NEW YORK (29 October 2019) – Reparations for racial discrimination rooted in colonialism and slavery are essential to the fulfillment of human rights, a UN human rights expert said today, calling on States to accept they have obligations and responsibilities to make reparations to victims and their descendants.

“Reparations are a vital aspect of a global order genuinely committed to the inherent dignity of all, irrespective of race, ethnicity or national origin,” said the UN Special Rapporteur on racism, Tendayi Achiume, presenting her thematic report on reparations and racial justice to the General Assembly.

“Ultimately, the difficult truth is that the greatest barrier to reparations for colonialism and slavery is that the biggest beneficiaries of both lack the political will and moral courage to pursue these reparations.”

Achiume emphasised that modern racism and discrimination were inseparable from their historic roots. “Legacies of colonialism and slavery persist as myriad contemporary structures of racial discrimination and oppression,” she said.

“Slavery and colonialism allocated rights and privileges on a racial basis, and they also entrenched economic, social and political inequalities along racial lines. Formal abolition of slavery and colonialism was by no means sufficient to undo these racial inequalities that were consolidated over centuries.”

The UN expert said that in one North American country,  for example, researchers have demonstrated that historic injustices related to slavery as well as the adoption of law and policy that fails to address these injustices contribute significantly to persisting wealth disparities among blacks and whites. “Equality today depends on confronting the past,” Achiume said.

She also noted that discrimination in allocation of reparations has perpetuated colonial racial hierarchies. “To date, the individuals who have benefitted most from reparations related to the end of slavery have been perpetrators and their descendants — that is, slave-holding families and their descendants,” Achiume said. “Descendants of people who were enslaved and traded as property, on the other hand, remain unheard, and in some cases even vilified for seeking to relief from racial injustice.”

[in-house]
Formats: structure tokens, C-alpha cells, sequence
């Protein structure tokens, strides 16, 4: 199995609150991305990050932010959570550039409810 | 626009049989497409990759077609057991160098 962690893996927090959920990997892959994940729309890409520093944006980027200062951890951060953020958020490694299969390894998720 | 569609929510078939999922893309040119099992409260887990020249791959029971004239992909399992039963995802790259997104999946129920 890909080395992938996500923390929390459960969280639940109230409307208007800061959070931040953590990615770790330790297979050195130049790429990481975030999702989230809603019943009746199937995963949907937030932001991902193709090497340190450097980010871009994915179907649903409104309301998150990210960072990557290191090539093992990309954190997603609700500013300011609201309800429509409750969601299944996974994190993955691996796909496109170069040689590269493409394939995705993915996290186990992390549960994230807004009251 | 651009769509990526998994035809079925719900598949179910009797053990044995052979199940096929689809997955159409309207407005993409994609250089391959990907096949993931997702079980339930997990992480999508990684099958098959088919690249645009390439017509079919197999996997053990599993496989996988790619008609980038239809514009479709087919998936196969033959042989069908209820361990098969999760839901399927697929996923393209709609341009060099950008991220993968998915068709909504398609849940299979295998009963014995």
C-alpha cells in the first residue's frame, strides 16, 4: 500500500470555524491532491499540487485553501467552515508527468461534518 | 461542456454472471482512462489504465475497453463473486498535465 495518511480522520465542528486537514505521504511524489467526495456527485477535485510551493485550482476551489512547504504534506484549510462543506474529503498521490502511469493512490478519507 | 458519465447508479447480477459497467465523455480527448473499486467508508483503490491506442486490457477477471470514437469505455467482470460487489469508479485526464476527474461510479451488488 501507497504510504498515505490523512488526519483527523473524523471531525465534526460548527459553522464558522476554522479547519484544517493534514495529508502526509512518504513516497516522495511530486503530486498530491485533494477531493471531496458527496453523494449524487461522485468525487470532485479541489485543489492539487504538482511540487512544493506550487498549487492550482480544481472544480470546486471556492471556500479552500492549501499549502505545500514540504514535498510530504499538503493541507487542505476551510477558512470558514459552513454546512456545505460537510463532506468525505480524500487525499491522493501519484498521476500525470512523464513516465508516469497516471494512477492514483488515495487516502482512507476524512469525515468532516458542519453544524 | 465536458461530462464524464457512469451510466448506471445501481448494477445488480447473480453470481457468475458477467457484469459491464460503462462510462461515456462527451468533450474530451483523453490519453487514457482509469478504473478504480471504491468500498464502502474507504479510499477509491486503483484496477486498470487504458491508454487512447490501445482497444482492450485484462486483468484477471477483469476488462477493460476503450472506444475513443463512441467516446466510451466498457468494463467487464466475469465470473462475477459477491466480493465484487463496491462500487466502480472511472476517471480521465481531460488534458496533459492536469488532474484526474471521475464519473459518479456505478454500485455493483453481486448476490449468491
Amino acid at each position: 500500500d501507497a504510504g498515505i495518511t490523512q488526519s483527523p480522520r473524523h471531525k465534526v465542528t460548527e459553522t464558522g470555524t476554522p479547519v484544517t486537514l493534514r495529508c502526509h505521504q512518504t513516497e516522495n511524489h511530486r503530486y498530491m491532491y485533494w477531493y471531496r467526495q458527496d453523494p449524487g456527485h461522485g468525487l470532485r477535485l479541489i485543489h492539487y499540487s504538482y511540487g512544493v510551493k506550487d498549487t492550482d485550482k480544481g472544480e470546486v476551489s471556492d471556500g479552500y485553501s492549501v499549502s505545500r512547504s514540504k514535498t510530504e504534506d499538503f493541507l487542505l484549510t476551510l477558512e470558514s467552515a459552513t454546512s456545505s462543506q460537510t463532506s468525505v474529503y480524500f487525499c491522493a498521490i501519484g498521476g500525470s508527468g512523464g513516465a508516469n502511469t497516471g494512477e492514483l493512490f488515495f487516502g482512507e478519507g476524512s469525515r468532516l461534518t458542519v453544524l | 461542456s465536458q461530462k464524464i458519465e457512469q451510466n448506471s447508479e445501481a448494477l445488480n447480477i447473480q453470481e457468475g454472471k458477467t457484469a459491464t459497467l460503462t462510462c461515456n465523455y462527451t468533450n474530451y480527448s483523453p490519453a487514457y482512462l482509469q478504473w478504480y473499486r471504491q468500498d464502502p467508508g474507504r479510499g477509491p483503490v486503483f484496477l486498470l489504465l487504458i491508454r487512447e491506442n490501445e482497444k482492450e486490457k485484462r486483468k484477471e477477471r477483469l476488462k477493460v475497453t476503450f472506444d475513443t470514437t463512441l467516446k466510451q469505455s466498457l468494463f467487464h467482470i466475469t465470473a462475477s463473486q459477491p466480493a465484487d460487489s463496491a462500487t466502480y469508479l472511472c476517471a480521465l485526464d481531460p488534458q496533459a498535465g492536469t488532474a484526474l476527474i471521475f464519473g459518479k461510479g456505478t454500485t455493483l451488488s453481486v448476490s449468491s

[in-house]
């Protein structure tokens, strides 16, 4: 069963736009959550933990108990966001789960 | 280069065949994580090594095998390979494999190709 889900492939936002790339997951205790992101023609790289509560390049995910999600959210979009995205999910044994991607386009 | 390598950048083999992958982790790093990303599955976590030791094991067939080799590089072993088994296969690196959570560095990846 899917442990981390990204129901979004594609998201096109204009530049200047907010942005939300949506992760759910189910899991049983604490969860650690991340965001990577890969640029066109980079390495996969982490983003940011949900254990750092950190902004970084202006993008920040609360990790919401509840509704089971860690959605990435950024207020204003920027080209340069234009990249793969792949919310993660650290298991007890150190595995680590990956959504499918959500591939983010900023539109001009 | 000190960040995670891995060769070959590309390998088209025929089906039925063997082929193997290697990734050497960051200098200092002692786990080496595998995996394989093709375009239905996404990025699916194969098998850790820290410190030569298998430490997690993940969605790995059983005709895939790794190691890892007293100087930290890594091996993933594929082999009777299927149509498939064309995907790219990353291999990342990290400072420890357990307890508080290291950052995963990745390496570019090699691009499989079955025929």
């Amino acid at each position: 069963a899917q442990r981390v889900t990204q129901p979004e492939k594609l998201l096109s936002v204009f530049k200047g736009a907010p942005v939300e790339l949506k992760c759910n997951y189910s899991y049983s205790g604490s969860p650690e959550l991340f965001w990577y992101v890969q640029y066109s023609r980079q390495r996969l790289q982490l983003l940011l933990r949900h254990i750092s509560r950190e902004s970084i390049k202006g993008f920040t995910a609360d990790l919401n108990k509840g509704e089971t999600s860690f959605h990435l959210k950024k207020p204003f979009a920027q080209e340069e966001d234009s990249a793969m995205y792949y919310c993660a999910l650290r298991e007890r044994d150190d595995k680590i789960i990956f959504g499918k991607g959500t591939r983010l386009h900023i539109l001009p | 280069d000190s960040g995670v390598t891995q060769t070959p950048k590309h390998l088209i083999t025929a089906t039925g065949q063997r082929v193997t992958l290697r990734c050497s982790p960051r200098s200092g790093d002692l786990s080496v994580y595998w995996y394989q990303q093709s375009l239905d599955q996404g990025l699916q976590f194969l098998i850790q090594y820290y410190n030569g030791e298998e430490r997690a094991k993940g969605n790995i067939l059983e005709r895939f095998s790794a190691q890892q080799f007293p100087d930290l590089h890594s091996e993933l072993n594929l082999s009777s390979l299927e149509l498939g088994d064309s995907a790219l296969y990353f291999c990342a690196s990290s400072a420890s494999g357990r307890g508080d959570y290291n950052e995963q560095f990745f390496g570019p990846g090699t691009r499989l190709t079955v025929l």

The Special Rapporteur’s presentation to the General Assembly briefly canvassed forms of political and legal resistance to reparations. Criticising overly-formalistic approaches that have obstructed reparations and racial equality, she exhorted States not to “privilege technical rules over racial justice and human rights: we must recognise that a genuine commitment to equality and justice requires states to take bolder, more ambitious action”.

Achiume also contested narratives that suggest that reparations for racial discrimination rooted in colonialism and slavery were unprecedented. “Too often, debates about reparations for racial injustice frequently begin with the premise that reparations are an inherently exceptional or unusual remedy,” she said. “But reparations — as a holistic and effective remedy for those who have suffered a wrongful act — are not novel in practice or in law.

“State practice, international tribunal decisions, and other sources of international law have repeatedly affirmed that State breaches of legal obligations entail a responsibility to provide reparations. International human rights law, including article 6 of the International Convention on the Elimination of All Forms of Racial Discrimination, has further entrenched this obligation.”

The Special Rapporteur called on States to accept they have obligations and responsibilities to make reparations to victims and their descendants. She also beseeched States to exercise their inherent power to reform and decolonise international laws that obstruct reparations and other means of achieving racial equality.